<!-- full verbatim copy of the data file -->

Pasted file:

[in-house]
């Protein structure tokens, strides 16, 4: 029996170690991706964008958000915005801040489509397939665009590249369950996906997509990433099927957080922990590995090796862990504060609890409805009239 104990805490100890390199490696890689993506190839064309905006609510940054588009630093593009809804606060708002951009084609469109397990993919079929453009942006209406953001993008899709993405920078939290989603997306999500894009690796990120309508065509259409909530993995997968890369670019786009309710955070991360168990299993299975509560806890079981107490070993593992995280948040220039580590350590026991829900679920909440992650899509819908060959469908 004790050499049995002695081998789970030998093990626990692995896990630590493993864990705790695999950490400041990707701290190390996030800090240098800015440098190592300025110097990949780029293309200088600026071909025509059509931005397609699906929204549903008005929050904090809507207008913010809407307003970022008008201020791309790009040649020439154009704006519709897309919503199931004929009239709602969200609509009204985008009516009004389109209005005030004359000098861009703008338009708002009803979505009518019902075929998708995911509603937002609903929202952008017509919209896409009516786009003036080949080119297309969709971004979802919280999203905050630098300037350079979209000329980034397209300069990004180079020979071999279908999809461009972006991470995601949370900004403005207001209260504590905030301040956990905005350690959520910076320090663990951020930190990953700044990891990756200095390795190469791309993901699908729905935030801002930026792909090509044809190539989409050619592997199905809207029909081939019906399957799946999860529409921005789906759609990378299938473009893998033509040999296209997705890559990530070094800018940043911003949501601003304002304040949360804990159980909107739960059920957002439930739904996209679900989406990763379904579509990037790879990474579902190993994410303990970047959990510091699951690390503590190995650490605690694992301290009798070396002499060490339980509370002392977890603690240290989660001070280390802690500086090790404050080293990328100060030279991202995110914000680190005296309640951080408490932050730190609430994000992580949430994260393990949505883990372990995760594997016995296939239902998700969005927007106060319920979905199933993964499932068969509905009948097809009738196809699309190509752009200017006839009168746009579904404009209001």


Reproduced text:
[in-house]
């Protein structure tokens, strides 16, 4: 029996170690991706964008958000915005801040489509397939665009590249369950996906997509990433099927957080922990590995090796862990504060609890409805009239 104990805490100890390199490696890689993506190839064309905006609510940054588009630093593009809804606060708002951009084609469109397990993919079929453009942006209406953001993008899709993405920078939290989603997306999500894009690796990120309508065509259409909530993995997968890369670019786009309710955070991360168990299993299975509560806890079981107490070993593992995280948040220039580590350590026991829900679920909440992650899509819908060959469908 004790050499049995002695081998789970030998093990626990692995896990630590493993864990705790695999950490400041990707701290190390996030800090240098800015440098190592300025110097990949780029293309200088600026071909025509059509931005397609699906929204549903008005929050904090809507207008913010809407307003970022008008201020791309790009040649020439154009704006519709897309919503199931004929009239709602969200609509009204985008009516009004389109209005005030004359000098861009703008338009708002009803979505009518019902075929998708995911509603937002609903929202952008017509919209896409009516786009003036080949080119297309969709971004979802919280999203905050630098300037350079979209000329980034397209300069990004180079020979071999279908999809461009972006991470995601949370900004403005207001209260504590905030301040956990905005350690959520910076320090663990951020930190990953700044990891990756200095390795190469791309993901699908729905935030801002930026792909090509044809190539989409050619592997199905809207029909081939019906399957799946999860529409921005789906759609990378299938473009893998033509040999296209997705890559990530070094800018940043911003949501601003304002304040949360804990159980909107739960059920957002439930739904996209679900989406990763379904579509990037790879990474579902190993994410303990970047959990510091699951690390503590190995650490605690694992301290009798070396002499060490339980509370002392977890603690240290989660001070280390802690500086090790404050080293990328100060030279991202995110914000680190005296309640951080408490932050730190609430994000992580949430994260393990949505883990372990995760594997016995296939239902998700969005927007106060319920979905199933993964499932068969509905009948097809009738196809699309190509752009200017006839009168746009579904404009209001």